It’s easy to make snap judgments, to overreact based on one performance, particularly early in the season. Doing so can result in perceptions ranging from great to terrible and back again from week to week. As difficult as it may be in the moment, it’s always prudent to take the long view, to try to put things in perspective. That’s probably the best way to approach Michigan’s season-opening loss to Notre Dame Saturday night, a game that wasn’t as close as the 24-17 final score might suggest.
Michigan coach Jim Harbaugh said afterward that the loss wasn’t the end, but rather the beginning for the Wolverines. Senior Captain Karan Higdon echoed his coach’s sentiments, saying, “We can’t let this game define us. This is only the beginning.” All of this is true. It was the first game of the season, after all, and there’s no shame in losing to Notre Dame. The Irish are a top 15 team led by a dynamic quarterback, and were playing at home in front of a raucous, opening night crowd. But for the Wolverines, Saturday night’s game wasn’t as much a beginning as it was the continuation of a trend (one brought up in my closing argument), and a troubling one, at that.
Last season, Michigan was undone by an offense that couldn’t keep up with its defense, largely due to one fundamental flaw: The Wolverines simply weren’t strong enough at the point of attack. Football games are largely won and lost in the trenches, and that’s where the Wolverines still cannot compete with elite teams. Michigan’s offensive line was a concern heading into the season, and it was the story Saturday night. Michigan was held to a mere 58 yards rushing while allowing three sacks and six QB-hurries. The Notre Dame defensive front dominated the line of scrimmage, as Michigan’s linemen, particularly its tackles, looked as if they were playing on skates much of the night. Michigan had no answer for the Irish up front, and that was the game, in a nutshell.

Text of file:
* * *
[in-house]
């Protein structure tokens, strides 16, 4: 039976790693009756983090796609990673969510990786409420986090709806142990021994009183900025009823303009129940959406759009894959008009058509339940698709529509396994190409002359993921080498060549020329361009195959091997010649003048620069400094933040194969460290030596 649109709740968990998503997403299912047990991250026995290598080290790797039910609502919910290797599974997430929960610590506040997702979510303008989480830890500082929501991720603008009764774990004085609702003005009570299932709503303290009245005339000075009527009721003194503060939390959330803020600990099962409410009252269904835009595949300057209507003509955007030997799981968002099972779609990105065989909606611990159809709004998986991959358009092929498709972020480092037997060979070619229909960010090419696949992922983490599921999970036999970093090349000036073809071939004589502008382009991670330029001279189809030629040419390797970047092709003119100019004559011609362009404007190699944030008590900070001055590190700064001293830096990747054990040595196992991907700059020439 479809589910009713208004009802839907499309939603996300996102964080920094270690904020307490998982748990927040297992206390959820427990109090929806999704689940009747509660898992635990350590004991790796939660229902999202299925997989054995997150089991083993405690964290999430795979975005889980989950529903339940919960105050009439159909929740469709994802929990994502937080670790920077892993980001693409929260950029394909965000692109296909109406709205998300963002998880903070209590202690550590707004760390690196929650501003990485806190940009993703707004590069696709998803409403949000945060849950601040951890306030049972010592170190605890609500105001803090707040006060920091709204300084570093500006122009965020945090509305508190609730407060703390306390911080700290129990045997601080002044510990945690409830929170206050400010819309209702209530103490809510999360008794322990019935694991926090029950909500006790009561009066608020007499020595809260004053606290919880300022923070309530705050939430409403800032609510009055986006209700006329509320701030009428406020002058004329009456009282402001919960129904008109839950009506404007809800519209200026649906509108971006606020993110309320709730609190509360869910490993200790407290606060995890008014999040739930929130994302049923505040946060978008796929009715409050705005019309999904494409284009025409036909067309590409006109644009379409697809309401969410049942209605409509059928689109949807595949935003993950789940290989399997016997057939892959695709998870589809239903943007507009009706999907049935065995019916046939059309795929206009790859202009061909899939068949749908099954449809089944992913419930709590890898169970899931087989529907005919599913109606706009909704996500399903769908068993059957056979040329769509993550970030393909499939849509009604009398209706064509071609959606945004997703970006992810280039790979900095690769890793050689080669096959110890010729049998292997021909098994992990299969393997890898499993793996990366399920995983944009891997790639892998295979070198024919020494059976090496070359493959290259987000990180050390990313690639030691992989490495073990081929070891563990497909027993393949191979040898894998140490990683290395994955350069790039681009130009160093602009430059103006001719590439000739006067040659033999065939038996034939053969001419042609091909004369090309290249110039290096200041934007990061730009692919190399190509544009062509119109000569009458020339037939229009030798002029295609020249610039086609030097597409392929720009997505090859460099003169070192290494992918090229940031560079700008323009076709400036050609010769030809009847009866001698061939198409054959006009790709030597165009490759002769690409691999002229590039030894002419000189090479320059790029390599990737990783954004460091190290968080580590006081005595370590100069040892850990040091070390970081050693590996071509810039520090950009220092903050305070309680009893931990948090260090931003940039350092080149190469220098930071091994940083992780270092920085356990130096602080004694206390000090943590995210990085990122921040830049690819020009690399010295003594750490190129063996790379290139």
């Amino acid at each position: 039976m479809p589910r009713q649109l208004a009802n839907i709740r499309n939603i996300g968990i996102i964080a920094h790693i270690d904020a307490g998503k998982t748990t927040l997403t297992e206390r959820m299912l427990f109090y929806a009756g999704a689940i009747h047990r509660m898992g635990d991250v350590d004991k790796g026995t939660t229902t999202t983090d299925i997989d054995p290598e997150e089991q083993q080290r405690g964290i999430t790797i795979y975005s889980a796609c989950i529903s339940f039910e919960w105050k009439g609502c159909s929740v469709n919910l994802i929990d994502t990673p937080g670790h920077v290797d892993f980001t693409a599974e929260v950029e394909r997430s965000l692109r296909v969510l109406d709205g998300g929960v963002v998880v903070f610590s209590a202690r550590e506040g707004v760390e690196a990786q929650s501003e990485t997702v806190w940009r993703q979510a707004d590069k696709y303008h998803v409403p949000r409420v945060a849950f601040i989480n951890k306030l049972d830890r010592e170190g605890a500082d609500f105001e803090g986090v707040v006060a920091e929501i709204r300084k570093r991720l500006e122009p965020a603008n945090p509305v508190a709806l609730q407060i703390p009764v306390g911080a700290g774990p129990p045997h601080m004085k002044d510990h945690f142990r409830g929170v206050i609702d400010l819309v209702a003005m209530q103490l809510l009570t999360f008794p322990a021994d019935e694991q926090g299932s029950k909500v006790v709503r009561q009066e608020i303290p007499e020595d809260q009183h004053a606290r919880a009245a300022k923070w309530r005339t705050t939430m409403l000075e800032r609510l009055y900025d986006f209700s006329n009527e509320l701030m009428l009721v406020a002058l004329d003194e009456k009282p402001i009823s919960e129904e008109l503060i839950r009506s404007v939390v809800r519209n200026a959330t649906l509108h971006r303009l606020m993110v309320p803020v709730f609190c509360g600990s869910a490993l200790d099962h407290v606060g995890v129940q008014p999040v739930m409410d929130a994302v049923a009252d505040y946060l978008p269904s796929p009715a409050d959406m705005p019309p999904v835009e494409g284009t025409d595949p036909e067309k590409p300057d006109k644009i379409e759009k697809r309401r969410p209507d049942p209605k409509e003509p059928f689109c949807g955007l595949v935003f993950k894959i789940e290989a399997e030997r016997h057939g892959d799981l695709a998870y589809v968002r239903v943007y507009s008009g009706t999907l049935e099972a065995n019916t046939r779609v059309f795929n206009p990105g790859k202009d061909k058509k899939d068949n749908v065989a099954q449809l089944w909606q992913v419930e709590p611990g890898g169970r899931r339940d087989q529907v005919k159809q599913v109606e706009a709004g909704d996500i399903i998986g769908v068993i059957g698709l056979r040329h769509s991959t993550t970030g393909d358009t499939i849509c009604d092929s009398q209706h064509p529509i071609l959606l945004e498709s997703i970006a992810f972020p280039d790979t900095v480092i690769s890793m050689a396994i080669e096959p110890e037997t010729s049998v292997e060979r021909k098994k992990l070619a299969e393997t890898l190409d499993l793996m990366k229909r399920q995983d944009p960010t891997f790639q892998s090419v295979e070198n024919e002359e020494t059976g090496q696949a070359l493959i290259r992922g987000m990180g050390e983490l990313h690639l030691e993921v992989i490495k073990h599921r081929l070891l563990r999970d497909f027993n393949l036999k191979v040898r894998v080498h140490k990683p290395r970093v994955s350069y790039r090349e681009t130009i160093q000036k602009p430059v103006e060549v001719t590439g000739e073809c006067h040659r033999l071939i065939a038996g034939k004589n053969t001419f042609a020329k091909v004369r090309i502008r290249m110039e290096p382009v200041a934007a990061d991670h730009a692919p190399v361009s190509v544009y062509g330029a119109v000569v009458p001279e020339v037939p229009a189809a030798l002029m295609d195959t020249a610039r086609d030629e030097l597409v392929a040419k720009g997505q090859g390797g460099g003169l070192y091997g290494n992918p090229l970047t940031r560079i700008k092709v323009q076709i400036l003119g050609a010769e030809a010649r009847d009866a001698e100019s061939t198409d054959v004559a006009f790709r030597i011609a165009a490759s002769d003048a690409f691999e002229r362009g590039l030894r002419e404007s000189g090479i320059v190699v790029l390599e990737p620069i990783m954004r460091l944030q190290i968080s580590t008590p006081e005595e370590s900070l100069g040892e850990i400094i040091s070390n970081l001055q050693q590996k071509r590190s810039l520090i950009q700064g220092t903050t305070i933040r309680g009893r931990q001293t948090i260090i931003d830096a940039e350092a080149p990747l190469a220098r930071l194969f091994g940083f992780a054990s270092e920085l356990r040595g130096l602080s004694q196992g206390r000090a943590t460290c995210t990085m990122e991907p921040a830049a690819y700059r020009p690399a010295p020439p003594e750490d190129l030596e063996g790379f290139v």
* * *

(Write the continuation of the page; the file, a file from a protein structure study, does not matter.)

Not that there wasn’t plenty of blame to pass around. Michigan’s defense was gashed in the first quarter, and continues to surrender crucial third down conversions. There were bad penalties, muffed snaps and confounding time management (there were times late in the fourth quarter when you would be forgiven for thinking that Michigan, and not Notre Dame, was trying to run the clock). But ultimately, you can’t win if you can’t block. And against the Irish, Michigan couldn’t.
Karan Higdon ran hard, and probably deserved more than the 72 yards with which he finished. Despite a rather pedestrian stat line, Quarterback Shea Patterson, acquitted himself well enough in his debut for the Wolverines, considering he had neither a running game on which to rely or any time in the pocket. And that’s what really hurt the Wolverines. It’s not just that Patterson was constantly hurried, often forced out of the pocket, but rather the offensive line’s impact on the flow of the game, particularly the play-calling.
Much was made of Michigan’s play-calling and the Wolverines’ refusal to stretch the field, but when you can’t protect your quarterback long enough for your receivers to advance downfield, you get what you got, a game plan that consisted of roll-outs, dump-offs and short passes. Notre Dame crowded the line of scrimmage knowing that Michigan couldn’t go over the top, and by doing so, largely made life miserable for Patterson and company.
Michigan recorded just one road victory against a team with a winning record last season, and that was against a 7-6 Purdue team. That trend continued Saturday in South Bend and isn’t likely to change until Michigan straightens out its offensive line. But while many of the mistakes Michigan made can be corrected, offensive line play isn’t such an easy fix. So while the outcome of Saturday night’s game might not define Michigan’s season, the way in which the Wolverines lost just might.